Training. Such a word either conjures up dread and fear in us or the flip side of excitement and a sense of challenge. Each of us has probably spent a lot of time training for something in life whether it may be in preparation for our vocation/profession, to play a particular sport, a musical instrument, or to become more physically fit. All of these require hard work, determination and discipline. How much, though, do we train our mind for everyday living? The human mind is an incredible thing. I was amazed several years ago as Glen Campbell was performing in the Walton Arts Center as part of his farewell tour. He has Alzheimer Disease, and was still able to play the guitar as if he was in his prime. His speech was confused, but his fingers played almost flawlessly—at least to these amateur ears. What he had done over and over in his lifetime, came back to him even though he had a debilitating neurological disease.
There is an art to training the mind. It is one the Apostle Paul took seriously, and it has implications for all aspects of our lives, attitude, fitness, and behaviors. It affects our work and everyday life. The spiritual as well as practical principle is recorded in Philippians Chapter 4, verses 8-9. He writes to the Church in Philippi, “Finally, brothers, whatever is true, whatever is honorable, whatever is just, whatever is pure, whatever is pleasing, whatever is commendable, if there is any excellence and if there is anything worthy of praise, think about these things. Keep on doing the things you have learned and received and heard and seen in me, and the God of peace will be with you.” Paul was penning these words from a jail cell in Rome and was calling the church in Philippi to stand firm in the midst of adversity. He wasn’t writing from an ivory tower. The one who had been beaten and almost killed for his faith on several occasions encouraged the church to keep their chin up and their eyes on the positive things in any and every situation. If the door is cracked open, kick it wide open!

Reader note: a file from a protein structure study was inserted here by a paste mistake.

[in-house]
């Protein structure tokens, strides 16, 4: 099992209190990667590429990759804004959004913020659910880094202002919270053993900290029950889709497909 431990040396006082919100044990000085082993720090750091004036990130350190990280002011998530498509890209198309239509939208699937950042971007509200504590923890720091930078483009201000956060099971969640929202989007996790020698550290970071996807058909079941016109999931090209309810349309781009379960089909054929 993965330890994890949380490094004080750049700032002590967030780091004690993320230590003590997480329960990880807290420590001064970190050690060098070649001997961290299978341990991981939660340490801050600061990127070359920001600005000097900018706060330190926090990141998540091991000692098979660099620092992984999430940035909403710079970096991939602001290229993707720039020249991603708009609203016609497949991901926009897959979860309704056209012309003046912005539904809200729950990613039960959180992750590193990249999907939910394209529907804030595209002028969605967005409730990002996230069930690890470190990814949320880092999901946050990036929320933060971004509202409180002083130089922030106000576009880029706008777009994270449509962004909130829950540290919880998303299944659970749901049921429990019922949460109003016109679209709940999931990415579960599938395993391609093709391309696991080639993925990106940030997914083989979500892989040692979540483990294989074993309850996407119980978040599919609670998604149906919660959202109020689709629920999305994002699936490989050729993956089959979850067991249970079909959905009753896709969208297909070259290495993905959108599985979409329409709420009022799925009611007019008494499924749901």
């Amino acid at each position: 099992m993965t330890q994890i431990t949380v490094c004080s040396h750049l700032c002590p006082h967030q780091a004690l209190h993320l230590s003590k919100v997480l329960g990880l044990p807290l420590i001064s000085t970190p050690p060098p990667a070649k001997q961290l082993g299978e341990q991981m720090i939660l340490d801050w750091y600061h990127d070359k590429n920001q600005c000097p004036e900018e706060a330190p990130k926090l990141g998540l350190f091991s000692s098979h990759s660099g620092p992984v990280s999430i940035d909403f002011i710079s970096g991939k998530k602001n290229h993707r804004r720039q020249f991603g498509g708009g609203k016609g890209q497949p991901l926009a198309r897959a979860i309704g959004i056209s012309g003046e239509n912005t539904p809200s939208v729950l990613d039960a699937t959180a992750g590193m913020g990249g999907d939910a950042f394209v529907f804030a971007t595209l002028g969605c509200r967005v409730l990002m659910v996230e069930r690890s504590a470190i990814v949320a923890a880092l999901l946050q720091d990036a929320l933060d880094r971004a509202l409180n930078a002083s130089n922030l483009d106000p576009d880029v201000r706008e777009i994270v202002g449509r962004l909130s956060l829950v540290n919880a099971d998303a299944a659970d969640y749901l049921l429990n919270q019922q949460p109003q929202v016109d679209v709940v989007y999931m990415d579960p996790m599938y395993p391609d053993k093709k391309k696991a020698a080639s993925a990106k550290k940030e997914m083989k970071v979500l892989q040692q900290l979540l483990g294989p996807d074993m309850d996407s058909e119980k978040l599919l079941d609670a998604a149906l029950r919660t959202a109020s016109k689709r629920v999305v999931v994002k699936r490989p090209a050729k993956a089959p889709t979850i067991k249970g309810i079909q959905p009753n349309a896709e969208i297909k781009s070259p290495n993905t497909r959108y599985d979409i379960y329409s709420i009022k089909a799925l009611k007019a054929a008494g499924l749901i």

I think it is an important word for our us in our work, in our homes, in our relationships and in all of life. It doesn’t call us to ignore the reality of life, but it does call us forth from focusing on what can pull us down in life to what can lift us up. Instead of giving up, we see new possibilities. Instead of dragging someone else down, we encourage. Instead of seeing the 99 things that can go wrong, we work to bring about change. It’s a matter of catching ourselves in old behaviors and waking up to the new. It’s not easy, but nothing in life that is worthwhile is easy. How did Paul do it? I really don’t know, but I know he couldn’t do it on his own. I think it was only through the power of the One who was able to look through the tough times and see the good ones, the One who could look beyond the temporary pain of the cross and see the light of eternity, and the One who can see potential in us to see God’s promises fulfilled through us.
What kind of training are you involved in? Do you need to re-train your mind to think positively? What would your work look like if you succeeded in this? What would your world look like? It’s worth considering.
Grace and peace!
Rex A. Dickey